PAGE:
FRANKFORT, Ky. (AP) — The first time Michelle Walters used heroin her skin turned yellow, her stomach wrenched in pain and she threw up.
She had hepatitis C, most likely from a dirty needle a friend used to shoot her up. She recovered after an expensive hospital stay she could not pay for, and she would soon be back. By her count, she has been hospitalized at least eight times to fight off various infections from the dirty needles she uses to get high.
But not lately. In the past year, Walters has had a steady supply of clean needles from the Cincinnati Exchange Product, an advocacy group that operates just across the river from where she lives in northern Kentucky. She says she has not been to the hospital since.
Advocates point to Walters’ story as proof that in a state that has the highest rate of hepatitis C cases in the country, any legislation tackling Kentucky’s heroin problem must allow local needle exchanges where addicts can swap dirty needles for clean ones.
But opponents of needle exchanges can make their own example out of Walters: She is still addicted to heroin, and she is not stopping soon.
“I’m going to do what I have to do for myself, regardless of what laws they pass,” she said. “I want to be off of it … but until something changes, I have to do what I have to do.”
The needle exchange divides House and Senate lawmakers as they enter the final week of the legislative session. Heroin overdose deaths have soared 945 percent in just two years, prompting the Senate to go after the heroin supply by passing a bill that strengthens penalties for dealers regardless of how much heroin they have when they are arrested.
Hepatitis C cases related to opioid drug use have risen by nearly 1,600 percent from 2000 to 2012, according to the Kentucky Injury Prevention and Research Center. And treatment costs tens of thousands of dollars per person, including a new drug introduced last year that can cure the disease but cost $84,000 per person for a 12-week course. It is quickly becoming a budget issue for the state’s Medicaid program, which covers 25 percent of the state’s population. That’s why the House passed a bill that would give local health boards the option to set up needle exchanges to prevent the spread of disease and often open the door to treatment for addicts who would not seek it otherwise.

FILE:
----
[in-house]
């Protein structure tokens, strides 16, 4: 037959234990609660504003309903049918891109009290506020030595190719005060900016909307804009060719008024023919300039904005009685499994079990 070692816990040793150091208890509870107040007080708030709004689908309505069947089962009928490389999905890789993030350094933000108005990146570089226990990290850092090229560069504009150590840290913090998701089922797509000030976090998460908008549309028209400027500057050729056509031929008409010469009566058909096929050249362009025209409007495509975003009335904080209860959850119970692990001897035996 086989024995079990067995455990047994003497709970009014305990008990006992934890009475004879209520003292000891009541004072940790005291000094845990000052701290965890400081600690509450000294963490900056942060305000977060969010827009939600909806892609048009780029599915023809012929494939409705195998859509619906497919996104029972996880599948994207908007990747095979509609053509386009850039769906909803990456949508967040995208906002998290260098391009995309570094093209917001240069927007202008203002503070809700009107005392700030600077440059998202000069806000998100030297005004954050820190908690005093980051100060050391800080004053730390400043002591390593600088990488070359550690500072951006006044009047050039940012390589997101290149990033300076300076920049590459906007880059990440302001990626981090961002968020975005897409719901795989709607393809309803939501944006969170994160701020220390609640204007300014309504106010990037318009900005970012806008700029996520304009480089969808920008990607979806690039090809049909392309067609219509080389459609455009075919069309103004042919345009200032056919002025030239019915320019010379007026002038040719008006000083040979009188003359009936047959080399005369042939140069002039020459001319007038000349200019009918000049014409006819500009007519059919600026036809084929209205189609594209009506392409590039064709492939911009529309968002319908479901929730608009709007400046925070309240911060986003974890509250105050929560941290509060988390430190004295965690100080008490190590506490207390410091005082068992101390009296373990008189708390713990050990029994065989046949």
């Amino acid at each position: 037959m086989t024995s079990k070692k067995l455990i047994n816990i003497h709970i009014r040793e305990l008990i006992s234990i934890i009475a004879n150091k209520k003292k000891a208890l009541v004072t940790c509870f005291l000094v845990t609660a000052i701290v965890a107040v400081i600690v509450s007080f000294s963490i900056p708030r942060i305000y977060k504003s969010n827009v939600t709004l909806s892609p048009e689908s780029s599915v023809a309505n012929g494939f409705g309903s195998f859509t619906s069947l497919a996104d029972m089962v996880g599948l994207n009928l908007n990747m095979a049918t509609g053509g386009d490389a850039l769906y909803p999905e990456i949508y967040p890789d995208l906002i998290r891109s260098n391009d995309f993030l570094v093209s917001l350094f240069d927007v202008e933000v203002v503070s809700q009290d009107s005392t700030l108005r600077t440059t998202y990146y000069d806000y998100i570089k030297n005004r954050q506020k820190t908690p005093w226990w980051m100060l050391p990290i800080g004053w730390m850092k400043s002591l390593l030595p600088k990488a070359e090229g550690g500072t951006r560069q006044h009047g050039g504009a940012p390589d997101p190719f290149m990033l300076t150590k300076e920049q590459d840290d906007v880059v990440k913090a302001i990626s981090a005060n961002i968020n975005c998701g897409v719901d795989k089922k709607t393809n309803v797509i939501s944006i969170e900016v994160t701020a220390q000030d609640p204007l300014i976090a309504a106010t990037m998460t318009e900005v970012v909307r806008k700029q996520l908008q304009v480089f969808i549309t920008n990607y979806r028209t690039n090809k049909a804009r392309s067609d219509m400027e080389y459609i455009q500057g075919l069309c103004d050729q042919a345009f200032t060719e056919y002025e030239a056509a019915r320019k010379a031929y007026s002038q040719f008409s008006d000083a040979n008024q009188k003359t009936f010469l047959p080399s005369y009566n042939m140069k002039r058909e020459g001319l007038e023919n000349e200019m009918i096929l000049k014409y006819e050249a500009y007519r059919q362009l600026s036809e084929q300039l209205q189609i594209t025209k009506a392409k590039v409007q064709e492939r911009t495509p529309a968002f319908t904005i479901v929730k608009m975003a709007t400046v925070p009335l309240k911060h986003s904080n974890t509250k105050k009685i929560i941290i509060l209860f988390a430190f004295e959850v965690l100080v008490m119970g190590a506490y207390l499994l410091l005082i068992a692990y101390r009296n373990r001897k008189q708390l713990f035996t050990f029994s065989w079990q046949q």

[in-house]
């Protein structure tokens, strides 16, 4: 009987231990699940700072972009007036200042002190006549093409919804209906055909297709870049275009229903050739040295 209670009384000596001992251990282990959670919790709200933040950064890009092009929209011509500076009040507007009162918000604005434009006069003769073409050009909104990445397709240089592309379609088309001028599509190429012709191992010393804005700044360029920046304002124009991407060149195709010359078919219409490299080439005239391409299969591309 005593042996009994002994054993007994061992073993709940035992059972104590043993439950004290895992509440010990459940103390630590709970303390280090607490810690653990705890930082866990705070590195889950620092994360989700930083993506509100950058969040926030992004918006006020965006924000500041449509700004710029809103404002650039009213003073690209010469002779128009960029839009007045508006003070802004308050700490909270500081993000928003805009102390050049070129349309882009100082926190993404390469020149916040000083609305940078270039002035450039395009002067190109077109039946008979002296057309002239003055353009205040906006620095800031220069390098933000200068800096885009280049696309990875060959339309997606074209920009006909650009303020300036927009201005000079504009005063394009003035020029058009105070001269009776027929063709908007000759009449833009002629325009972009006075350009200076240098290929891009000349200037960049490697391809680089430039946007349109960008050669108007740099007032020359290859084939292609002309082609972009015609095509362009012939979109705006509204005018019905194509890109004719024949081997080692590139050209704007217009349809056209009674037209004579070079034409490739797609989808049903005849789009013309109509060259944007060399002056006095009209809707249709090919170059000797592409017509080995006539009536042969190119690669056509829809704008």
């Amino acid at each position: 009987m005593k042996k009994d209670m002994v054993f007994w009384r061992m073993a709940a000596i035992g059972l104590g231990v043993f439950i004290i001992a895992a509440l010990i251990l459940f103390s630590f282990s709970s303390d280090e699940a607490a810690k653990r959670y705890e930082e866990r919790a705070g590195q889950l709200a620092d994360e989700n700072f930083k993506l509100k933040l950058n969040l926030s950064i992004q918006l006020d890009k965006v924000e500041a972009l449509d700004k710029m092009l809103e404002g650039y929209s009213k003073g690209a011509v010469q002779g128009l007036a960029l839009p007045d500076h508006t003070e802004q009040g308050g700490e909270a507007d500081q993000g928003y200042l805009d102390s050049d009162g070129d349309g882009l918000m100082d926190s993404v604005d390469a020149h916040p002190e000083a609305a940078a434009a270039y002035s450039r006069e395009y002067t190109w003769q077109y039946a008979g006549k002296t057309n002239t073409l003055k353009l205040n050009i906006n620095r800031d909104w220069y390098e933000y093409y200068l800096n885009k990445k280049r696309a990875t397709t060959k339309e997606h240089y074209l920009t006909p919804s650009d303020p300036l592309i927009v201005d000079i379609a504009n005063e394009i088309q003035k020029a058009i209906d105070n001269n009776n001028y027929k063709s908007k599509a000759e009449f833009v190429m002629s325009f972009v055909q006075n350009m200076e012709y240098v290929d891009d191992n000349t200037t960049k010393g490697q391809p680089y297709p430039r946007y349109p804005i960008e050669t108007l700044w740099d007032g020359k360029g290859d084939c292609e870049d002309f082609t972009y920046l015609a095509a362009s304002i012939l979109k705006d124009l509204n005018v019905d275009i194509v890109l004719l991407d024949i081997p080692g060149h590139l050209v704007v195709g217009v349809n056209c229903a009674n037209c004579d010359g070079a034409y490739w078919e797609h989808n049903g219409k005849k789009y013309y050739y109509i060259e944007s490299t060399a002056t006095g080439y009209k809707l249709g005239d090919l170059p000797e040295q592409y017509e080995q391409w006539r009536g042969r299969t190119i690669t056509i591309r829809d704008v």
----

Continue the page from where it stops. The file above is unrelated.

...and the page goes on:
In the year that the Cincinnati Exchange Product has been operating, director Libby Harrison said she has only come across one person who was not already injecting the drug — and Harrison was able to talk her out of it.
“It’s easier to quit using drugs when you have a life to look forward to, when you don’t have a disease that could kill you,” she said.
But the issue has been a nonstarter with some Senate Republican leaders.
“I think the needle exchange is something that looks as if government is condoning the use of heroin by providing the instrumentalities to use that heroin,” said Republican Senate President Robert Stivers of Manchester.
Instead, the Senate version of the bill spends more money on drug treatment programs in jails and prisons, arguing addicts would be more receptive to treatment once they have been arrested. And it would strengthen penalties for all heroin dealers. Right now, the state hands out lesser sentences for people caught with less than 2 grams of heroin.
“The dealers know these laws. They don’t keep 2 grams or more on their person,” Kenton County Commonwealth Attorney Rob Sanders said. “They sell them a couple tenths of a gram at a time, then go back to wherever their stash is.”
But Democratic state Rep. John Tilley of Hopkinsville said the Senate version would undo sweeping sentencing reform laws the state enacted in 2011 that have reduced the prison population by giving alternative sentences to nonviolent offenders. State Rep. Joni Jenkins, whose nephew died in 2013 from a heroin overdose, agreed.
“I know people want to punish people and I will tell you the young man that first sold heroin to my nephew, I hated him. I wanted him to pay,” she said. “He paid in December because he died of an overdose. He was completely disenfranchised from his family, there was no notice in the paper, there was no funeral for people to grieve for him, and I thought I would feel good that he finally got this punishment, and I just felt sad.”